The Times reports (£) this morning a proposal from Westminster City Council that it should be able to charge its wealthy tenants higher Council rents on a sliding scale. Of course there have been the odd high profile examples of highly paid individual continuing as council tenants – and thus a subsidised rent. Frank Dobson lived in a council house when he was a Cabinet Minister. Bob Crow, leader of the RMT transport union, who earns £145,000 a year and is a Council tenant.
But what Westminster have discovered is that the numbers are significant. 4,300 Council tenants in Westminster alone are earning over £31,000. Why should those on lower incomes who rent privately have to pay full market rate for their own rent and then pay in their tax to subsidise those richeer than themselves? Of course we don't want worse off geetting a job for fear of losingg rent subsidy – but that is why the sliding scale makes sense. Would someone earning a £100,000 a year really be likely to go on the dole to avoid their rent increasing by £6,000 a year?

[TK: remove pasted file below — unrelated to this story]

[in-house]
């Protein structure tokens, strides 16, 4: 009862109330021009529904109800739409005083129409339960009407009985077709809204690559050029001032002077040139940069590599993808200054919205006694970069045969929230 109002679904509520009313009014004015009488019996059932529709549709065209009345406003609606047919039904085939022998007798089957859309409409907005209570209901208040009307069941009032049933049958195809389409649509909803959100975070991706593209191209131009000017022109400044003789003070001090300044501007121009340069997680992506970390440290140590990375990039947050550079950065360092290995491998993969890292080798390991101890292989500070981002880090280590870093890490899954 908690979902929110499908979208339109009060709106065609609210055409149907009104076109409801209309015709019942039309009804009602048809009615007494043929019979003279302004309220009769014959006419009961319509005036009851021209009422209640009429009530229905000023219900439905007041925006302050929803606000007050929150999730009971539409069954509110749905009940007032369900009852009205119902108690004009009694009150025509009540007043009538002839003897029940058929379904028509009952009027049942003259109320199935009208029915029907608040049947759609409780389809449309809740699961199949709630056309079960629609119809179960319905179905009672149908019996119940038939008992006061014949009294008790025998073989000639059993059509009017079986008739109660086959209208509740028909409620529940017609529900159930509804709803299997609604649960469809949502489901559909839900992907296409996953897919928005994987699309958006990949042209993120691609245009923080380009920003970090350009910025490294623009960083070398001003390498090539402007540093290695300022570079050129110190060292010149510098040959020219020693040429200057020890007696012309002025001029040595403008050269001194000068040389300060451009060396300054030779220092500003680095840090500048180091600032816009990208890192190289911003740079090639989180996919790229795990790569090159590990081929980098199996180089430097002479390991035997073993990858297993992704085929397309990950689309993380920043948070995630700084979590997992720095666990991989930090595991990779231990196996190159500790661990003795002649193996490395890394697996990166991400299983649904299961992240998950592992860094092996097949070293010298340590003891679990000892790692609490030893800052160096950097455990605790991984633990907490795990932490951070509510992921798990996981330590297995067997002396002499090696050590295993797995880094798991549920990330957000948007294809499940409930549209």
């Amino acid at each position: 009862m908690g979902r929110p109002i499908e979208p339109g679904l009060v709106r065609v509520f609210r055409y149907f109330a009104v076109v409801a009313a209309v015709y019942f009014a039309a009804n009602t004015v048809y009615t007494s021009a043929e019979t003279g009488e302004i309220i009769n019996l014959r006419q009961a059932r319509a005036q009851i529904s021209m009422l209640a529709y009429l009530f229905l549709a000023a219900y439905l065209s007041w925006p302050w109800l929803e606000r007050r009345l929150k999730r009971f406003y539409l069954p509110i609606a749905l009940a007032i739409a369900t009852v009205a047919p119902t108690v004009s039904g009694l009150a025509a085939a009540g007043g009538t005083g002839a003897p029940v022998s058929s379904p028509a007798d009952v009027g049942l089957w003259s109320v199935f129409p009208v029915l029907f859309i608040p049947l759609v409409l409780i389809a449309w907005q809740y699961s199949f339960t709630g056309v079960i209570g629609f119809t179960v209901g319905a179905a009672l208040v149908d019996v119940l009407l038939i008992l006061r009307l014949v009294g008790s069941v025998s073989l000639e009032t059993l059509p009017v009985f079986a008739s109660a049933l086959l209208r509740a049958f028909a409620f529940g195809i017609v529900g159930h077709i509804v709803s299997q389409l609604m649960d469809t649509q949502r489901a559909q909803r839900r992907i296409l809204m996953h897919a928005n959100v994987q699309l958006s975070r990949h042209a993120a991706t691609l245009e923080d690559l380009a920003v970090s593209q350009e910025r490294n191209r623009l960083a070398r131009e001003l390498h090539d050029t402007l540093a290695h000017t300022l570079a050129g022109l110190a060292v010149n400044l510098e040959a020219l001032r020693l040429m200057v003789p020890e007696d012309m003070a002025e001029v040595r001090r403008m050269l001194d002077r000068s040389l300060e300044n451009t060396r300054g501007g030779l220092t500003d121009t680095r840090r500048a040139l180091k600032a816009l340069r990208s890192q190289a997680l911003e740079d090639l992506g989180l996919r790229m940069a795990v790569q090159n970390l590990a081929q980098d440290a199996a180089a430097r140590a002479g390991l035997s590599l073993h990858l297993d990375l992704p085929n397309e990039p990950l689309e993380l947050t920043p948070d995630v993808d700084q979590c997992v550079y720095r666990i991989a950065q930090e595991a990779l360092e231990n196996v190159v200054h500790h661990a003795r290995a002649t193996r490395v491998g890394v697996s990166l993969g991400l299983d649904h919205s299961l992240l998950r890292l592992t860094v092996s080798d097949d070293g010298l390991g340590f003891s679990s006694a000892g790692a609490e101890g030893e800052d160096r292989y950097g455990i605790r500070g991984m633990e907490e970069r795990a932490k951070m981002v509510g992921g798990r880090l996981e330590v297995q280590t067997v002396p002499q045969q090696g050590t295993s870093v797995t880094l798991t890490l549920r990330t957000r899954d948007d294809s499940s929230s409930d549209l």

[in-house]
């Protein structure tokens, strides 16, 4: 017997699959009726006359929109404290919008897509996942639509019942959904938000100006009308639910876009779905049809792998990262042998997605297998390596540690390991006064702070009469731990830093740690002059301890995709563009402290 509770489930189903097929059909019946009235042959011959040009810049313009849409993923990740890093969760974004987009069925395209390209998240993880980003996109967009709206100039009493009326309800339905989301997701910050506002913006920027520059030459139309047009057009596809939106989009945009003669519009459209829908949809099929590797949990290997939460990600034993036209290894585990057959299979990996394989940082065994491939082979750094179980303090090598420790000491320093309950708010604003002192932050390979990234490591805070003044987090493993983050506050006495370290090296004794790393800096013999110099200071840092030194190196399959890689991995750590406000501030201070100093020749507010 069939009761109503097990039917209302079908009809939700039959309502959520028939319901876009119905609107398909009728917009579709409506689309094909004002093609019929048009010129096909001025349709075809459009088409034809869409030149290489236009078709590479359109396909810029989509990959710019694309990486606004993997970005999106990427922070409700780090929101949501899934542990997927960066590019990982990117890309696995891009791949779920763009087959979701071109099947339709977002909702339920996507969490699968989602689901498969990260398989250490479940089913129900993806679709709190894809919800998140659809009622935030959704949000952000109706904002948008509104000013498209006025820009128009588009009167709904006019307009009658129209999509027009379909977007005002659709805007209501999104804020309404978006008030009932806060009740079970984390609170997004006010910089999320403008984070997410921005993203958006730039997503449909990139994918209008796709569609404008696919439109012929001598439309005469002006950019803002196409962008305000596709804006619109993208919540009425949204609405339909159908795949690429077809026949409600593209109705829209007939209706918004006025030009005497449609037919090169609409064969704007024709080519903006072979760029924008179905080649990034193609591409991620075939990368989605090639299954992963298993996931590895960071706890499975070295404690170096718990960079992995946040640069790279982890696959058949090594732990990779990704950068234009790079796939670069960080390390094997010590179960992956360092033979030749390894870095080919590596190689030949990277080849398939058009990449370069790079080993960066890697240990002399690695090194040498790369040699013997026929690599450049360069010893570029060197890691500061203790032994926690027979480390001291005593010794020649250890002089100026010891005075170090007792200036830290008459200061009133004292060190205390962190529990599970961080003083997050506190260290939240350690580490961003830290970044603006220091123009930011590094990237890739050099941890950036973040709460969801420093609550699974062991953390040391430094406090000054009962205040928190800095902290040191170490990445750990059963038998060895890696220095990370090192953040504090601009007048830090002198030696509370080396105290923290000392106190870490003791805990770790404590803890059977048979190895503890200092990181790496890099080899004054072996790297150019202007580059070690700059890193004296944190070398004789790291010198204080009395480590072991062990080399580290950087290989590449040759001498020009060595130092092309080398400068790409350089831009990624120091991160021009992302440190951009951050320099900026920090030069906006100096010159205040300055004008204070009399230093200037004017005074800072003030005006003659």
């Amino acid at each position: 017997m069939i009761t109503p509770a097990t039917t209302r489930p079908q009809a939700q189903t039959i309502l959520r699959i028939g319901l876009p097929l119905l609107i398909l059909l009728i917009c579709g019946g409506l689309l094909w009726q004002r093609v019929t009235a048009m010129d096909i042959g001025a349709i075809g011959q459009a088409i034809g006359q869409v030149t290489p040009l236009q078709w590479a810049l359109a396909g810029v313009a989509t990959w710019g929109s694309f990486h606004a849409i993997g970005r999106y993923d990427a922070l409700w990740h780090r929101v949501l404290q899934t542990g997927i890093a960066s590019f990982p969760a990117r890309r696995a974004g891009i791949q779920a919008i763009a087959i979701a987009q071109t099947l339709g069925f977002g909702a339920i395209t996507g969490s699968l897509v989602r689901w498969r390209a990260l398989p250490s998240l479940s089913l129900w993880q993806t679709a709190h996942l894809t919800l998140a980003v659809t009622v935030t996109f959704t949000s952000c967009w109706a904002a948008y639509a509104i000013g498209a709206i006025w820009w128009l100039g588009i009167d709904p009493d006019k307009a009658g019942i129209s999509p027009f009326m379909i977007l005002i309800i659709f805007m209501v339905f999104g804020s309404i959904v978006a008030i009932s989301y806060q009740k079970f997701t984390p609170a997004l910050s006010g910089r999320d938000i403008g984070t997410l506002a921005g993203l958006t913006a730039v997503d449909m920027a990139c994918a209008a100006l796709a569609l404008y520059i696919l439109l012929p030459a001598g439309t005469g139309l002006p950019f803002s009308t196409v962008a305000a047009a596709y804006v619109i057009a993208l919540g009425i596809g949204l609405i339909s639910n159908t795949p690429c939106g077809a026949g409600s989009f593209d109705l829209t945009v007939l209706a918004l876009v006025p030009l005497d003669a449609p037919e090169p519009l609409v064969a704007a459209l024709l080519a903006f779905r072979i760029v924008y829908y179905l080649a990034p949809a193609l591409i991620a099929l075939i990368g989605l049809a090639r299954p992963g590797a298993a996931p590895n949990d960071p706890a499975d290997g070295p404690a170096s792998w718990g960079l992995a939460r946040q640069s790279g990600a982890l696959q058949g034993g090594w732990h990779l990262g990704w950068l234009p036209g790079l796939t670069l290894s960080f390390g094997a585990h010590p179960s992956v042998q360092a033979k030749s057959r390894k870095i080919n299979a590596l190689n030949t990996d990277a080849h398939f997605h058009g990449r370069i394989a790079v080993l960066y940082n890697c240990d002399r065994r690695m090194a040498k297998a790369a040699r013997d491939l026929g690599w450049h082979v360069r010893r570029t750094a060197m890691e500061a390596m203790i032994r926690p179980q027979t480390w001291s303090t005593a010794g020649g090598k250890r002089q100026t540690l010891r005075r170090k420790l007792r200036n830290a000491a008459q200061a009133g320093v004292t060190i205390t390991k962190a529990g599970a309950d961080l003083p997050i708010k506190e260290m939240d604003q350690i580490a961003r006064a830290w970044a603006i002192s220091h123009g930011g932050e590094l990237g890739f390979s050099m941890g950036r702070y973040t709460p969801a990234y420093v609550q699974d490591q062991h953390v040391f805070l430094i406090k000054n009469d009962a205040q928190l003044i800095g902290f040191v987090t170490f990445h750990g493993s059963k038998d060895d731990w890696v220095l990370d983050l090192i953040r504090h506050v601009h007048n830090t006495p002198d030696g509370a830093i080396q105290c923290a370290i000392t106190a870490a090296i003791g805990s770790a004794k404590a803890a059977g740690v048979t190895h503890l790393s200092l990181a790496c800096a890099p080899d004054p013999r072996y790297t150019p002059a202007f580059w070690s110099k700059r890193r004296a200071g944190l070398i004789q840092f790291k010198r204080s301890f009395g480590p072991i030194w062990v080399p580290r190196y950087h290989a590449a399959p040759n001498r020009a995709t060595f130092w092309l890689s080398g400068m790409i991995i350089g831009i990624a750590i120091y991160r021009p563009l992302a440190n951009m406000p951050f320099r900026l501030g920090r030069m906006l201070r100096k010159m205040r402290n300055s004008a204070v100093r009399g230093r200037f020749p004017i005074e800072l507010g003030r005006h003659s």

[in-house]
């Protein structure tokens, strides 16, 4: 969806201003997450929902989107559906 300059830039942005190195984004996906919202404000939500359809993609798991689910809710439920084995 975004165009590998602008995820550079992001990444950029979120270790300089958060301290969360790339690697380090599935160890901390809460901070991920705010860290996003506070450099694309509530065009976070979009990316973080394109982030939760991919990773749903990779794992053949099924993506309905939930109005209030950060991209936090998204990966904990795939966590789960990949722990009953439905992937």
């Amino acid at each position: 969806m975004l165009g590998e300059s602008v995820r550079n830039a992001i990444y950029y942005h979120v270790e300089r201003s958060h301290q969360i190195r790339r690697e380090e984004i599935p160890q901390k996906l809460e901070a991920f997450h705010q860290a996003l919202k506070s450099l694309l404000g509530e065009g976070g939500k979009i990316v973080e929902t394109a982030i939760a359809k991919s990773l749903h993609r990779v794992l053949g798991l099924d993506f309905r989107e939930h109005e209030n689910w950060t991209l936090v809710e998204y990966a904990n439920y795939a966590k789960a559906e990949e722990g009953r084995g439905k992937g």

The report says:
Westminster, a Conservative council, has asked ministers to give it new powers after finding that 2,200 tenants are earning more than £50,000 a year and more than 200 people are on salaries of more than £100,000 in the borough. It wants to set a sliding scale, linked to income, for all those on more than £30,000 to ensure that those on high salaries pay more.
Under the new scheme, tenants on £50,000 would pay about double what they pay now in subsidised rents. The rent for a two-bedroom flat, for example, would rise from about £6,000 to £12,000 a year.
Croydon council is considering a similar system and has started assessing the incomes of its tenants. Other local authorities are waiting to see whether ministers grant the new powers before following suit. A new housing strategy is expected in the next two months that could include greater flexibility for town halls.
Money raised in this way could help keep rents low for those in need. The report says the Government "did not rule out regulations to devolve rent-setting powers to councils."